"Radio" begins as an almost saccharin display of pop earworm charm with that indefinable Canterbury Scene edge laced with Zappa- esque humor but after a few measures of "too sweet for its own good" erupts into an energetic jaunty ostinato bass driven rock bravado with clever spoken word narrative. The second track is a mere fifteen second electronically infused melody that merges into the third track, the equally addictive keyboard driven and almost Vaudville friendly tune "Psychopath' with intelligent lyrics as if Paul McCartney had cranked out a Beatles approved tune under the influence of heroin. Keeping in line with their Canterbury tinged humor, both lyric driven tracks are quite sardonic with an equal display of dark subject matter quilted in the expected whimsical dressing.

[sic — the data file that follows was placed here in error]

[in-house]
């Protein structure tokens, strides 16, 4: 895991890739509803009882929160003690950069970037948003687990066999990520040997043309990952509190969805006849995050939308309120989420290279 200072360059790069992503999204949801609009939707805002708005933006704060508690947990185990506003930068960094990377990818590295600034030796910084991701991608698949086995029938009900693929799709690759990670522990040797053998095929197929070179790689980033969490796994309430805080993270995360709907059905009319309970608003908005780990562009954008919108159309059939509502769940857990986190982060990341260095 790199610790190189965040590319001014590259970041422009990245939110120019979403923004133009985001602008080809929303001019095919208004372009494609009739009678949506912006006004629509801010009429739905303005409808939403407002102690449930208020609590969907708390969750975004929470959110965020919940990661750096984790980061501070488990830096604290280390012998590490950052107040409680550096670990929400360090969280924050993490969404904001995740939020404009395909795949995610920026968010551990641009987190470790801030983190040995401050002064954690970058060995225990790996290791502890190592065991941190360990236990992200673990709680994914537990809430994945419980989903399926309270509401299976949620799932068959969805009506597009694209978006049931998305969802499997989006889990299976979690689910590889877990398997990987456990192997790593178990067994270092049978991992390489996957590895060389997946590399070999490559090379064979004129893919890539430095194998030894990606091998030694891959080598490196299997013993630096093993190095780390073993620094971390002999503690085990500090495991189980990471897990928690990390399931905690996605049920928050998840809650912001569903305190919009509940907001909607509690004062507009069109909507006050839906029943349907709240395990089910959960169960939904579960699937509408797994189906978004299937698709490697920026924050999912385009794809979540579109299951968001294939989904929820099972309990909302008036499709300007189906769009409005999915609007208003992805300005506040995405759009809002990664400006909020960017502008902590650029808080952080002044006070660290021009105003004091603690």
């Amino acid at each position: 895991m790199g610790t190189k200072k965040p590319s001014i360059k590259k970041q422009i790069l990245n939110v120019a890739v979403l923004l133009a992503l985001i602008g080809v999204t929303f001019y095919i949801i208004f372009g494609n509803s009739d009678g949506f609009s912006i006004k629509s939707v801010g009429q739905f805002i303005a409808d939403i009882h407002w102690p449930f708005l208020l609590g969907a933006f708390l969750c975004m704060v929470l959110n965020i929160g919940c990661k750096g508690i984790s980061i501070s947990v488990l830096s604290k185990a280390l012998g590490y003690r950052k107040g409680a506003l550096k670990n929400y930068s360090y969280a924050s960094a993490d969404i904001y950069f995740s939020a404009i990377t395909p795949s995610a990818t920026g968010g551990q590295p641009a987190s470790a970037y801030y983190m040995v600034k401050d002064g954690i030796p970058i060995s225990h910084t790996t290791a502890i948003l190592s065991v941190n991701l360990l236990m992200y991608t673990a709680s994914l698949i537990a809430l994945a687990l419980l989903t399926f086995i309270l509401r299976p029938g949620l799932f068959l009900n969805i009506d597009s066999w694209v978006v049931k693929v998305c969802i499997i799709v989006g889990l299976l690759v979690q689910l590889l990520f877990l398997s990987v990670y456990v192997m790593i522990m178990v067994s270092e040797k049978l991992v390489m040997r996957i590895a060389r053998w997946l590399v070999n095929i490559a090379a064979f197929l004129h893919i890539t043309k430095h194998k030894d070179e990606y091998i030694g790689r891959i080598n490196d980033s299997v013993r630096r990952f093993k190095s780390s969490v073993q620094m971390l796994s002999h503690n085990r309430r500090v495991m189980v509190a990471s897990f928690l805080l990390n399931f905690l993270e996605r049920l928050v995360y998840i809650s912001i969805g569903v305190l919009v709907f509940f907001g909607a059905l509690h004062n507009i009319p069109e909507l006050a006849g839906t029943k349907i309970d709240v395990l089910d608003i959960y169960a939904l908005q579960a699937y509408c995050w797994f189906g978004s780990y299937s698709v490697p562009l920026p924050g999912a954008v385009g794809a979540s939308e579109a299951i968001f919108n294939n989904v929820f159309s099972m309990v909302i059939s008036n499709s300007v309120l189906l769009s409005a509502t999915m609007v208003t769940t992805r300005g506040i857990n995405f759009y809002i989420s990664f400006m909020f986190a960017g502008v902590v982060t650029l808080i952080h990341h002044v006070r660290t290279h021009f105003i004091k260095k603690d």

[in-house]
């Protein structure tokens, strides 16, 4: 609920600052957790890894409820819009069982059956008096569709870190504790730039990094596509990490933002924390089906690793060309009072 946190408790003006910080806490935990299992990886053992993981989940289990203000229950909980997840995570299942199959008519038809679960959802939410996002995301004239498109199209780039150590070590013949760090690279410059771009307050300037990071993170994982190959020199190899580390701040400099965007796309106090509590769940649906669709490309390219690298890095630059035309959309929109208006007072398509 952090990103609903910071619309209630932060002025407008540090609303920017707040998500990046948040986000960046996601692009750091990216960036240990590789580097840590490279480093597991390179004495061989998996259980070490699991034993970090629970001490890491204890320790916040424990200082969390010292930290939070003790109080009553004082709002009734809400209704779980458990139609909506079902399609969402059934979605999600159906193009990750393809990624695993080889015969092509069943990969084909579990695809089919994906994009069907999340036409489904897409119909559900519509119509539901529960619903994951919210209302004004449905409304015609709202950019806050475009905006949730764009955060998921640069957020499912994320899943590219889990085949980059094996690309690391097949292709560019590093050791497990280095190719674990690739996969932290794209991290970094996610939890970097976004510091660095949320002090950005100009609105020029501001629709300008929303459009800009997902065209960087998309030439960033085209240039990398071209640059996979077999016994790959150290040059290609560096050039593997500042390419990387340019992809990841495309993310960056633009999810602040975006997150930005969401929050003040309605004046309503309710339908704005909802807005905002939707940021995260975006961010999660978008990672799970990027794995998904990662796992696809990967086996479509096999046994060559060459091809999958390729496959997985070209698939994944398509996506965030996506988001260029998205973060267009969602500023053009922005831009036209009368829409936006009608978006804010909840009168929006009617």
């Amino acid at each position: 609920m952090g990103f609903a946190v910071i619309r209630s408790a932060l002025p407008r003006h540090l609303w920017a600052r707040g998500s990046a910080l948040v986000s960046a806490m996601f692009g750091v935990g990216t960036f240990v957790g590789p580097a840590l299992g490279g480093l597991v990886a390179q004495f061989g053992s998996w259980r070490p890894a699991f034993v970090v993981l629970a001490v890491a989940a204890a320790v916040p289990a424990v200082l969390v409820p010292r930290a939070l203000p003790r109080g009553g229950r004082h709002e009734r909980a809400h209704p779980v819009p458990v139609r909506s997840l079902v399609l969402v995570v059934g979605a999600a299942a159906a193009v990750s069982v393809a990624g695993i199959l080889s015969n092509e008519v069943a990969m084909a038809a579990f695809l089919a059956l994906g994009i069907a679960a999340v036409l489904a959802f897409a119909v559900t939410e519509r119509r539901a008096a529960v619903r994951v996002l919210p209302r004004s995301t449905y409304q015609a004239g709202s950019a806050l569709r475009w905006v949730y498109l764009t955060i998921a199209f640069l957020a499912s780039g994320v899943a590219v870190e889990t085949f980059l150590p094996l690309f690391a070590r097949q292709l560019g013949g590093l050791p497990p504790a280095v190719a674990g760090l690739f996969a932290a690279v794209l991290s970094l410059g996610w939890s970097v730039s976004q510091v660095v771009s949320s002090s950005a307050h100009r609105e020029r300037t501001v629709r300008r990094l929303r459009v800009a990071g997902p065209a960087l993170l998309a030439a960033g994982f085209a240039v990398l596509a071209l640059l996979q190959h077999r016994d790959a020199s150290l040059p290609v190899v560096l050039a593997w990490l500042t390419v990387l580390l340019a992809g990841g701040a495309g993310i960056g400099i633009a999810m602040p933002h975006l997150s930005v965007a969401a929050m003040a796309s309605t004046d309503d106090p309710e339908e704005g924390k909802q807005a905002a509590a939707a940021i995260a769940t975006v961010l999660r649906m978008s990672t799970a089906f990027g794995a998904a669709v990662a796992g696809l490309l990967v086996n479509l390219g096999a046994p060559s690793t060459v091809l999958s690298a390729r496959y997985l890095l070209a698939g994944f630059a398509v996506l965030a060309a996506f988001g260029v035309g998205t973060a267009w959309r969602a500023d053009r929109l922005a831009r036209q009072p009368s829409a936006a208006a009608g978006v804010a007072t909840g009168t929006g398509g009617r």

The fifteen second track aside, the album only has four bona fide tracks and by track number four "Judy Goes On Holiday," the SUPERSISTER of the past, namely the progressive rock masters who display their technically induced prowess in a parade of never- ending prog displays comes to fruition. On this track the band display not only their instantly addictive pop hooks, but tease them out into full pomp and awe which by the end even went in the the part of the Frank Zappa playbook that few others would dare, that being the doowop laden vaults of "Cruising With Reuben & The Jets." Ironically, PUDDING EN GISTEREN not only contains the shortest SUPERSISTER track with the fifteen second "Supersisterretsisrepus" but also the longest track of their career in the creatively complex 21 minute track "Pudding En Gisteren Music For Ballet," which displays the full technical prog compositional flare and musical gymnastics as their previous works.